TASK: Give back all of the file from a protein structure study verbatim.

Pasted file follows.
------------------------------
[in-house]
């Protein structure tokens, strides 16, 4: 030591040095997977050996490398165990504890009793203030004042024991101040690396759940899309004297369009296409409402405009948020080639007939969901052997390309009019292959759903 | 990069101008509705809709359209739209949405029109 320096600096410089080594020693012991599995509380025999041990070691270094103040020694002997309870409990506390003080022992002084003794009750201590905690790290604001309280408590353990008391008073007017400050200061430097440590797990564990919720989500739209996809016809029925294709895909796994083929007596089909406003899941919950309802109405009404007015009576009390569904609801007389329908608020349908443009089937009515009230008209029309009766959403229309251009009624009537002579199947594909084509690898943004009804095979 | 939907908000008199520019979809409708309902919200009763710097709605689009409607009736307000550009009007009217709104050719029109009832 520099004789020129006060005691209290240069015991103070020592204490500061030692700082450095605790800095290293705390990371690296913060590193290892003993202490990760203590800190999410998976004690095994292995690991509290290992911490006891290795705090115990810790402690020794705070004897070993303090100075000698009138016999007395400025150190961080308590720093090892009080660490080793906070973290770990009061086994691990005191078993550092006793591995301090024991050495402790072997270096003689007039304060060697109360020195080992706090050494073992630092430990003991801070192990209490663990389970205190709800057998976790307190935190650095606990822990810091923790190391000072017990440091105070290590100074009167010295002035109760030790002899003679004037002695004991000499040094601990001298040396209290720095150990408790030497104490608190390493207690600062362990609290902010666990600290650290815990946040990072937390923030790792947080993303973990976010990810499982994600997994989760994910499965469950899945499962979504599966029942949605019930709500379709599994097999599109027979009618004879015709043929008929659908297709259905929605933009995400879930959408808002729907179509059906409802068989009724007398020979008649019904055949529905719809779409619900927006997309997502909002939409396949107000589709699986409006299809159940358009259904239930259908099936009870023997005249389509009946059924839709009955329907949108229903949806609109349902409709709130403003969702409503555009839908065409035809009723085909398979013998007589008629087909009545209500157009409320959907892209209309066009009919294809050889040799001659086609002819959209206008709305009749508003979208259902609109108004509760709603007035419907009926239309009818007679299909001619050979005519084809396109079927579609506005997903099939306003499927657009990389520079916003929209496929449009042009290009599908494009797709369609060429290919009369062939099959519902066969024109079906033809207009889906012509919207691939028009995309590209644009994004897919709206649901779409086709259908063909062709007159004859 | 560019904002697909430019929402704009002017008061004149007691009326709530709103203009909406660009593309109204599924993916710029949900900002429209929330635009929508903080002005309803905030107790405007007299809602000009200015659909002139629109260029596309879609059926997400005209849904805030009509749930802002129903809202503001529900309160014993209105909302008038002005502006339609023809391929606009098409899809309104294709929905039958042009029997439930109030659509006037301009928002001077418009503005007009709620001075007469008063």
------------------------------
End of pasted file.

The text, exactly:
[in-house]
């Protein structure tokens, strides 16, 4: 030591040095997977050996490398165990504890009793203030004042024991101040690396759940899309004297369009296409409402405009948020080639007939969901052997390309009019292959759903 | 990069101008509705809709359209739209949405029109 320096600096410089080594020693012991599995509380025999041990070691270094103040020694002997309870409990506390003080022992002084003794009750201590905690790290604001309280408590353990008391008073007017400050200061430097440590797990564990919720989500739209996809016809029925294709895909796994083929007596089909406003899941919950309802109405009404007015009576009390569904609801007389329908608020349908443009089937009515009230008209029309009766959403229309251009009624009537002579199947594909084509690898943004009804095979 | 939907908000008199520019979809409708309902919200009763710097709605689009409607009736307000550009009007009217709104050719029109009832 520099004789020129006060005691209290240069015991103070020592204490500061030692700082450095605790800095290293705390990371690296913060590193290892003993202490990760203590800190999410998976004690095994292995690991509290290992911490006891290795705090115990810790402690020794705070004897070993303090100075000698009138016999007395400025150190961080308590720093090892009080660490080793906070973290770990009061086994691990005191078993550092006793591995301090024991050495402790072997270096003689007039304060060697109360020195080992706090050494073992630092430990003991801070192990209490663990389970205190709800057998976790307190935190650095606990822990810091923790190391000072017990440091105070290590100074009167010295002035109760030790002899003679004037002695004991000499040094601990001298040396209290720095150990408790030497104490608190390493207690600062362990609290902010666990600290650290815990946040990072937390923030790792947080993303973990976010990810499982994600997994989760994910499965469950899945499962979504599966029942949605019930709500379709599994097999599109027979009618004879015709043929008929659908297709259905929605933009995400879930959408808002729907179509059906409802068989009724007398020979008649019904055949529905719809779409619900927006997309997502909002939409396949107000589709699986409006299809159940358009259904239930259908099936009870023997005249389509009946059924839709009955329907949108229903949806609109349902409709709130403003969702409503555009839908065409035809009723085909398979013998007589008629087909009545209500157009409320959907892209209309066009009919294809050889040799001659086609002819959209206008709305009749508003979208259902609109108004509760709603007035419907009926239309009818007679299909001619050979005519084809396109079927579609506005997903099939306003499927657009990389520079916003929209496929449009042009290009599908494009797709369609060429290919009369062939099959519902066969024109079906033809207009889906012509919207691939028009995309590209644009994004897919709206649901779409086709259908063909062709007159004859 | 560019904002697909430019929402704009002017008061004149007691009326709530709103203009909406660009593309109204599924993916710029949900900002429209929330635009929508903080002005309803905030107790405007007299809602000009200015659909002139629109260029596309879609059926997400005209849904805030009509749930802002129903809202503001529900309160014993209105909302008038002005502006339609023809391929606009098409899809309104294709929905039958042009029997439930109030659509006037301009928002001077418009503005007009709620001075007469008063």